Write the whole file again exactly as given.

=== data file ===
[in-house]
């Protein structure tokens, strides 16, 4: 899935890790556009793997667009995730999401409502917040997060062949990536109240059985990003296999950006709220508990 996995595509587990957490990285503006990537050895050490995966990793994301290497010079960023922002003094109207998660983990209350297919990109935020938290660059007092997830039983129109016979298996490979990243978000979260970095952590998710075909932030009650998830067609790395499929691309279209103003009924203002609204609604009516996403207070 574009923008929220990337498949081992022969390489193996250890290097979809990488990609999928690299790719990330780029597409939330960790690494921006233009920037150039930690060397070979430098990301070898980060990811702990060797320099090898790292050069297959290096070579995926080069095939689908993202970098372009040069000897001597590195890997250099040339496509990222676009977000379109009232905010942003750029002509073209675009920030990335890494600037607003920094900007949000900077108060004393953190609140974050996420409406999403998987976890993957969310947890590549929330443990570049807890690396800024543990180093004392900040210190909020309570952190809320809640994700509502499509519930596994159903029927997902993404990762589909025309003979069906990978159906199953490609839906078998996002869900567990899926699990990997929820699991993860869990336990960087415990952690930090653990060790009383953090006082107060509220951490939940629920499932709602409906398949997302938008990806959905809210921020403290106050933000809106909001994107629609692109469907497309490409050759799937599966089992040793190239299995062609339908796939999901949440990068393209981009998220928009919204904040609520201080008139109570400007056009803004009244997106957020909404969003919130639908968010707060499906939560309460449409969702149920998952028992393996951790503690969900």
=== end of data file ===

[in-house]
């Protein structure tokens, strides 16, 4: 899935890790556009793997667009995730999401409502917040997060062949990536109240059985990003296999950006709220508990 996995595509587990957490990285503006990537050895050490995966990793994301290497010079960023922002003094109207998660983990209350297919990109935020938290660059007092997830039983129109016979298996490979990243978000979260970095952590998710075909932030009650998830067609790395499929691309279209103003009924203002609204609604009516996403207070 574009923008929220990337498949081992022969390489193996250890290097979809990488990609999928690299790719990330780029597409939330960790690494921006233009920037150039930690060397070979430098990301070898980060990811702990060797320099090898790292050069297959290096070579995926080069095939689908993202970098372009040069000897001597590195890997250099040339496509990222676009977000379109009232905010942003750029002509073209675009920030990335890494600037607003920094900007949000900077108060004393953190609140974050996420409406999403998987976890993957969310947890590549929330443990570049807890690396800024543990180093004392900040210190909020309570952190809320809640994700509502499509519930596994159903029927997902993404990762589909025309003979069906990978159906199953490609839906078998996002869900567990899926699990990997929820699991993860869990336990960087415990952690930090653990060790009383953090006082107060509220951490939940629920499932709602409906398949997302938008990806959905809210921020403290106050933000809106909001994107629609692109469907497309490409050759799937599966089992040793190239299995062609339908796939999901949440990068393209981009998220928009919204904040609520201080008139109570400007056009803004009244997106957020909404969003919130639908968010707060499906939560309460449409969702149920998952028992393996951790503690969900």